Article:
While jurors in the child molestation case against Michael Jackson have the day off today (May 31), attorneys face a crucial task: Figuring out what instructions panelists should receive before beginn

While jurors in the child molestation case against Michael Jackson have the day off today (May 31), attorneys face a crucial task: Figuring out what instructions panelists should receive before beginning deliberations.

Both sides rested their cases Friday after prosecutors played jurors a tape of the first law enforcement interview with the singer's accuser. Defense attorneys had said they might call the boy, his mother and others back to the stand to question them about the tape, but made the surprise decision to rest instead.

Closing arguments in the case could begin as early as tomorrow, and jurors could get the case before the week is out.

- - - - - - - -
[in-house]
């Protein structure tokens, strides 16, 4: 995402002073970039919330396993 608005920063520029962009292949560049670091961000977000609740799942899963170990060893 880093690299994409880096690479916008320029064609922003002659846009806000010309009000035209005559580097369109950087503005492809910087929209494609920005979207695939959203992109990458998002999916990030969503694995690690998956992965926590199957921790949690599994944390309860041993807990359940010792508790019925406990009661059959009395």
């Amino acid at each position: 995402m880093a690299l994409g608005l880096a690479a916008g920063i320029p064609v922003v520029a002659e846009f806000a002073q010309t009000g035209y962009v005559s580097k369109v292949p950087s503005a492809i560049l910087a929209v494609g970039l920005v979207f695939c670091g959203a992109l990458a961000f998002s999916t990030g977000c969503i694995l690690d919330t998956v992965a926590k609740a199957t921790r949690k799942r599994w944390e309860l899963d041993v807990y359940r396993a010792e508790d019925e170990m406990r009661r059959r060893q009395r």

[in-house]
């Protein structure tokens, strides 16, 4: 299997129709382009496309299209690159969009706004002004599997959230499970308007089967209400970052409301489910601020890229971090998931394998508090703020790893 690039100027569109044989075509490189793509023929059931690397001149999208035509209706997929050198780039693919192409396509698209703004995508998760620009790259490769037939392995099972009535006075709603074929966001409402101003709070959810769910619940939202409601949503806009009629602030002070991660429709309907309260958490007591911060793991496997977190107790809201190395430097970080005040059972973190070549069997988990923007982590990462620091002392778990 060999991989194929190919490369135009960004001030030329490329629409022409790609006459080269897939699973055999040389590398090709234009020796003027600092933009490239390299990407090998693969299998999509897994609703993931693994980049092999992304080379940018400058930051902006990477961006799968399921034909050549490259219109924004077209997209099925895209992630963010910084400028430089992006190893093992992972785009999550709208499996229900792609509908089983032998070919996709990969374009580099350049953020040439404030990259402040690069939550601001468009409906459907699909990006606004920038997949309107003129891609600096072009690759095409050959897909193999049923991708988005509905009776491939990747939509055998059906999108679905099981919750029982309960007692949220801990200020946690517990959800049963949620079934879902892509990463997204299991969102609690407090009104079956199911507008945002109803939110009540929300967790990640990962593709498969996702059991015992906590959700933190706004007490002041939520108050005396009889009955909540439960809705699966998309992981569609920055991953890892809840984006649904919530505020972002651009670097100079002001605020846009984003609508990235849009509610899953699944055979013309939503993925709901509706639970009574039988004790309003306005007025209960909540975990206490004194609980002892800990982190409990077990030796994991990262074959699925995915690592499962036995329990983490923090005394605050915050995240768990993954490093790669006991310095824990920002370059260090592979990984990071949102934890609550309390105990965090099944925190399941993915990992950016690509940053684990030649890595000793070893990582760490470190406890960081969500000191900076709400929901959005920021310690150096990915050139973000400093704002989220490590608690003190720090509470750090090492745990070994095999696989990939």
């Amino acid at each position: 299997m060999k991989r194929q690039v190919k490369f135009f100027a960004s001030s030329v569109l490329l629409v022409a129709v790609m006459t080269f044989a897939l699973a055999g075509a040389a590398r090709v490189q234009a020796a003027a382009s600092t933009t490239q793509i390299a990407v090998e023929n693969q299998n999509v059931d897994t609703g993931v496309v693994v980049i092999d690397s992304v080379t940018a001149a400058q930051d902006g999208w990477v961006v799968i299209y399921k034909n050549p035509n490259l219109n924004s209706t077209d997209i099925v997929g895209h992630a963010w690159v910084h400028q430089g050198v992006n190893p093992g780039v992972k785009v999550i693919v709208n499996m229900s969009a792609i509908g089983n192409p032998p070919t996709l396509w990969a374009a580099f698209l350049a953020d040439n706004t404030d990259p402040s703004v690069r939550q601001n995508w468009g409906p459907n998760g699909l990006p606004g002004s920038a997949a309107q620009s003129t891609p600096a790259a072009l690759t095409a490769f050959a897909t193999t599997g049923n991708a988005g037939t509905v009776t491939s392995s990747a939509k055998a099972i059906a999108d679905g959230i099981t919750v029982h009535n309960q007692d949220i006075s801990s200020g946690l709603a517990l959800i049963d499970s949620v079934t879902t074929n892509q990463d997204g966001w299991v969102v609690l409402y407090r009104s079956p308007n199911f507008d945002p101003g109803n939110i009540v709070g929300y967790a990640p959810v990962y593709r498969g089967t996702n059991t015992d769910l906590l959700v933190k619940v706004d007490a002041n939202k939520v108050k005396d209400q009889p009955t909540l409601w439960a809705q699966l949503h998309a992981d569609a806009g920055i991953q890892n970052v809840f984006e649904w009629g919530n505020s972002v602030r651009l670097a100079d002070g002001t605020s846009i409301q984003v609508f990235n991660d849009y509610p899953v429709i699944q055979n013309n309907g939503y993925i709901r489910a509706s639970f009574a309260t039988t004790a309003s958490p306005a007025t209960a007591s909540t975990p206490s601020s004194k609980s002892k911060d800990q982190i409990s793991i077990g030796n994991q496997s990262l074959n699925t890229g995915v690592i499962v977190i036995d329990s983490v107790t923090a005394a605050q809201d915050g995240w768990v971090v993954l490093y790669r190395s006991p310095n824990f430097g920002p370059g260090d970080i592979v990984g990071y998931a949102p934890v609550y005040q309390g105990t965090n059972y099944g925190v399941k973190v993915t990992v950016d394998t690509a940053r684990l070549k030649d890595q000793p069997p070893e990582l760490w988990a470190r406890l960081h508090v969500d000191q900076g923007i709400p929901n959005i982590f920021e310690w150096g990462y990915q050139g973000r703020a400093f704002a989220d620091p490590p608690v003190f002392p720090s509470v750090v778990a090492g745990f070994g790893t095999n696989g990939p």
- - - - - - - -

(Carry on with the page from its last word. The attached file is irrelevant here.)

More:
The defense has tried since the beginning of the case to portray the boy and his family as dishonest gold-diggers.

Because jurors will not be present for the arguments today, they will have four days to think about the videotape -- a final, dramatic finish for the prosecution as they try to get the panel to sympathize with the boy.

On the tape, the boy slumped in his chair and described the alleged molestation in a low, halting voice. He also asked investigators not to tell his mother what he had told them.

Prosecutors were expected to argue that the request undercuts the defense's claim that the mother prompted her son to lie as part of a scheme to get Jackson's money.

Jackson, 46, is charged with molesting the then-13-year-old boy in February or March 2003, giving him wine and conspiring to hold his family captive to get them to rebut a documentary in which Jackson said he let children sleep his bed but it was non-sexual.

Jackson's attorneys were expected to ask Judge Rodney S. Melville for standard jury instructions, saying the panel may reject the entire testimony of a witness they think has lied about a key point.


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